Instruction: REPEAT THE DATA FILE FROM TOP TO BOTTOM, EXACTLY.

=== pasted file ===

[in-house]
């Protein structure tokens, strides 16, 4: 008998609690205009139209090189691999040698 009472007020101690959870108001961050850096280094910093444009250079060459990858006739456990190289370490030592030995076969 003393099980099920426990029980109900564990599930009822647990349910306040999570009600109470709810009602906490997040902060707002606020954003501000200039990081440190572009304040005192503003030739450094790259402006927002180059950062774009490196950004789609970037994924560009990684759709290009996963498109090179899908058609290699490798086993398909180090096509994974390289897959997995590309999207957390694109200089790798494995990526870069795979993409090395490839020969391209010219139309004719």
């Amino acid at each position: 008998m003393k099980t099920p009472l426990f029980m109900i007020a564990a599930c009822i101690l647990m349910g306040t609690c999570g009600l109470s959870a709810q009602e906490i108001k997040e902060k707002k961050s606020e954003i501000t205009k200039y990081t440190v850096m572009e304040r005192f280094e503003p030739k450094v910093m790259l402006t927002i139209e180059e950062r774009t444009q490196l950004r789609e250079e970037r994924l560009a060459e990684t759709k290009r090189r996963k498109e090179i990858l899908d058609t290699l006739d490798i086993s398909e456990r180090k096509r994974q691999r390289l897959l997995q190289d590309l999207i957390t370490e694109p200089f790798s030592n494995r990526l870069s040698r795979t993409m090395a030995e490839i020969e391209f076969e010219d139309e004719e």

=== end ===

[in-house]
């Protein structure tokens, strides 16, 4: 008998609690205009139209090189691999040698 009472007020101690959870108001961050850096280094910093444009250079060459990858006739456990190289370490030592030995076969 003393099980099920426990029980109900564990599930009822647990349910306040999570009600109470709810009602906490997040902060707002606020954003501000200039990081440190572009304040005192503003030739450094790259402006927002180059950062774009490196950004789609970037994924560009990684759709290009996963498109090179899908058609290699490798086993398909180090096509994974390289897959997995590309999207957390694109200089790798494995990526870069795979993409090395490839020969391209010219139309004719």
């Amino acid at each position: 008998m003393k099980t099920p009472l426990f029980m109900i007020a564990a599930c009822i101690l647990m349910g306040t609690c999570g009600l109470s959870a709810q009602e906490i108001k997040e902060k707002k961050s606020e954003i501000t205009k200039y990081t440190v850096m572009e304040r005192f280094e503003p030739k450094v910093m790259l402006t927002i139209e180059e950062r774009t444009q490196l950004r789609e250079e970037r994924l560009a060459e990684t759709k290009r090189r996963k498109e090179i990858l899908d058609t290699l006739d490798i086993s398909e456990r180090k096509r994974q691999r390289l897959l997995q190289d590309l999207i957390t370490e694109p200089f790798s030592n494995r990526l870069s040698r795979t993409m090395a030995e490839i020969e391209f076969e010219d139309e004719e």